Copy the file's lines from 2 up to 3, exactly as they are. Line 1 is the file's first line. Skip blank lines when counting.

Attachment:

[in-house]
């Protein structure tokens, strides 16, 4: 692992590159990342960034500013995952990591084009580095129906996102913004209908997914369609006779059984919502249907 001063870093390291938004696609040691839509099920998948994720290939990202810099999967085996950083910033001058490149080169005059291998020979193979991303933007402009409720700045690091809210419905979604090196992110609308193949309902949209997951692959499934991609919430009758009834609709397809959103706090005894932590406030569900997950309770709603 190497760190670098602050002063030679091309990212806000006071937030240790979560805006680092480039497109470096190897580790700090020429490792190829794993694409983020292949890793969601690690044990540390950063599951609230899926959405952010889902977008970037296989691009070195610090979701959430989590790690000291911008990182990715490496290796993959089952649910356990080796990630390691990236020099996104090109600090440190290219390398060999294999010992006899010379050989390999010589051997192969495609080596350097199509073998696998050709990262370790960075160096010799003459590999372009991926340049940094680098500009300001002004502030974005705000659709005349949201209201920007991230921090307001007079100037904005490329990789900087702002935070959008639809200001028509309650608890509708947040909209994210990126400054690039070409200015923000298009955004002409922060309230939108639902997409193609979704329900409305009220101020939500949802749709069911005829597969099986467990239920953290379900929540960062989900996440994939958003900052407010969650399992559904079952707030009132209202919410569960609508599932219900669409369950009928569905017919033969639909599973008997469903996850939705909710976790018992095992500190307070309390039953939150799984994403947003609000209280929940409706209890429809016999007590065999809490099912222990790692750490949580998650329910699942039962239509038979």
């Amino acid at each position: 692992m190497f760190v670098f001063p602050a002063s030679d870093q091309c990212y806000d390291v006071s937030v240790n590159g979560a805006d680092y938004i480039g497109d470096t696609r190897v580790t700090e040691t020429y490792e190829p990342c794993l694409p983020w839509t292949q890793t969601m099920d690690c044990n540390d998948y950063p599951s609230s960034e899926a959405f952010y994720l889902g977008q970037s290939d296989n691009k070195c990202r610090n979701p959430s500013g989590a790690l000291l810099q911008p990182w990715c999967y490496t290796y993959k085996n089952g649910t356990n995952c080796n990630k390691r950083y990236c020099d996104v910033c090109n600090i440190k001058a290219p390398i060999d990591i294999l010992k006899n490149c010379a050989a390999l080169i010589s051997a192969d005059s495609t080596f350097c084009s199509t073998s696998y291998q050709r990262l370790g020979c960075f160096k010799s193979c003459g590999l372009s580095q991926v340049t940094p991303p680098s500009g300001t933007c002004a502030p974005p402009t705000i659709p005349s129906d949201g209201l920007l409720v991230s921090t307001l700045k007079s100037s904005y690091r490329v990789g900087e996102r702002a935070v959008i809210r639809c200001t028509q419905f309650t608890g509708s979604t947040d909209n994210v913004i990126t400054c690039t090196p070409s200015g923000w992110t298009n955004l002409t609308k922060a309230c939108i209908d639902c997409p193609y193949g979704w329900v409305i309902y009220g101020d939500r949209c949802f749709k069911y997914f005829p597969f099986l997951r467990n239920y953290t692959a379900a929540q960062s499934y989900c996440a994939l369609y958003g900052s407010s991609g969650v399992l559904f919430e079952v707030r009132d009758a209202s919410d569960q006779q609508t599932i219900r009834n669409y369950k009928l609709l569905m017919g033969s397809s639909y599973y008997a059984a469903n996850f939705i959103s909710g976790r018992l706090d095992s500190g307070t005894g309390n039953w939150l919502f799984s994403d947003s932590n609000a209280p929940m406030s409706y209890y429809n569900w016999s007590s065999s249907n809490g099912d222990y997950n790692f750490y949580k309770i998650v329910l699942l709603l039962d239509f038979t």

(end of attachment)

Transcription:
């Protein structure tokens, strides 16, 4: 692992590159990342960034500013995952990591084009580095129906996102913004209908997914369609006779059984919502249907 001063870093390291938004696609040691839509099920998948994720290939990202810099999967085996950083910033001058490149080169005059291998020979193979991303933007402009409720700045690091809210419905979604090196992110609308193949309902949209997951692959499934991609919430009758009834609709397809959103706090005894932590406030569900997950309770709603 190497760190670098602050002063030679091309990212806000006071937030240790979560805006680092480039497109470096190897580790700090020429490792190829794993694409983020292949890793969601690690044990540390950063599951609230899926959405952010889902977008970037296989691009070195610090979701959430989590790690000291911008990182990715490496290796993959089952649910356990080796990630390691990236020099996104090109600090440190290219390398060999294999010992006899010379050989390999010589051997192969495609080596350097199509073998696998050709990262370790960075160096010799003459590999372009991926340049940094680098500009300001002004502030974005705000659709005349949201209201920007991230921090307001007079100037904005490329990789900087702002935070959008639809200001028509309650608890509708947040909209994210990126400054690039070409200015923000298009955004002409922060309230939108639902997409193609979704329900409305009220101020939500949802749709069911005829597969099986467990239920953290379900929540960062989900996440994939958003900052407010969650399992559904079952707030009132209202919410569960609508599932219900669409369950009928569905017919033969639909599973008997469903996850939705909710976790018992095992500190307070309390039953939150799984994403947003609000209280929940409706209890429809016999007590065999809490099912222990790692750490949580998650329910699942039962239509038979």
């Amino acid at each position: 692992m190497f760190v670098f001063p602050a002063s030679d870093q091309c990212y806000d390291v006071s937030v240790n590159g979560a805006d680092y938004i480039g497109d470096t696609r190897v580790t700090e040691t020429y490792e190829p990342c794993l694409p983020w839509t292949q890793t969601m099920d690690c044990n540390d998948y950063p599951s609230s960034e899926a959405f952010y994720l889902g977008q970037s290939d296989n691009k070195c990202r610090n979701p959430s500013g989590a790690l000291l810099q911008p990182w990715c999967y490496t290796y993959k085996n089952g649910t356990n995952c080796n990630k390691r950083y990236c020099d996104v910033c090109n600090i440190k001058a290219p390398i060999d990591i294999l010992k006899n490149c010379a050989a390999l080169i010589s051997a192969d005059s495609t080596f350097c084009s199509t073998s696998y291998q050709r990262l370790g020979c960075f160096k010799s193979c003459g590999l372009s580095q991926v340049t940094p991303p680098s500009g300001t933007c002004a502030p974005p402009t705000i659709p005349s129906d949201g209201l920007l409720v991230s921090t307001l700045k007079s100037s904005y690091r490329v990789g900087e996102r702002a935070v959008i809210r639809c200001t028509q419905f309650t608890g509708s979604t947040d909209n994210v913004i990126t400054c690039t090196p070409s200015g923000w992110t298009n955004l002409t609308k922060a309230c939108i209908d639902c997409p193609y193949g979704w329900v409305i309902y009220g101020d939500r949209c949802f749709k069911y997914f005829p597969f099986l997951r467990n239920y953290t692959a379900a929540q960062s499934y989900c996440a994939l369609y958003g900052s407010s991609g969650v399992l559904f919430e079952v707030r009132d009758a209202s919410d569960q006779q609508t599932i219900r009834n669409y369950k009928l609709l569905m017919g033969s397809s639909y599973y008997a059984a469903n996850f939705i959103s909710g976790r018992l706090d095992s500190g307070t005894g309390n039953w939150l919502f799984s994403d947003s932590n609000a209280p929940m406030s409706y209890y429809n569900w016999s007590s065999s249907n809490g099912d222990y997950n790692f750490y949580k309770i998650v329910l699942l709603l039962d239509f038979t």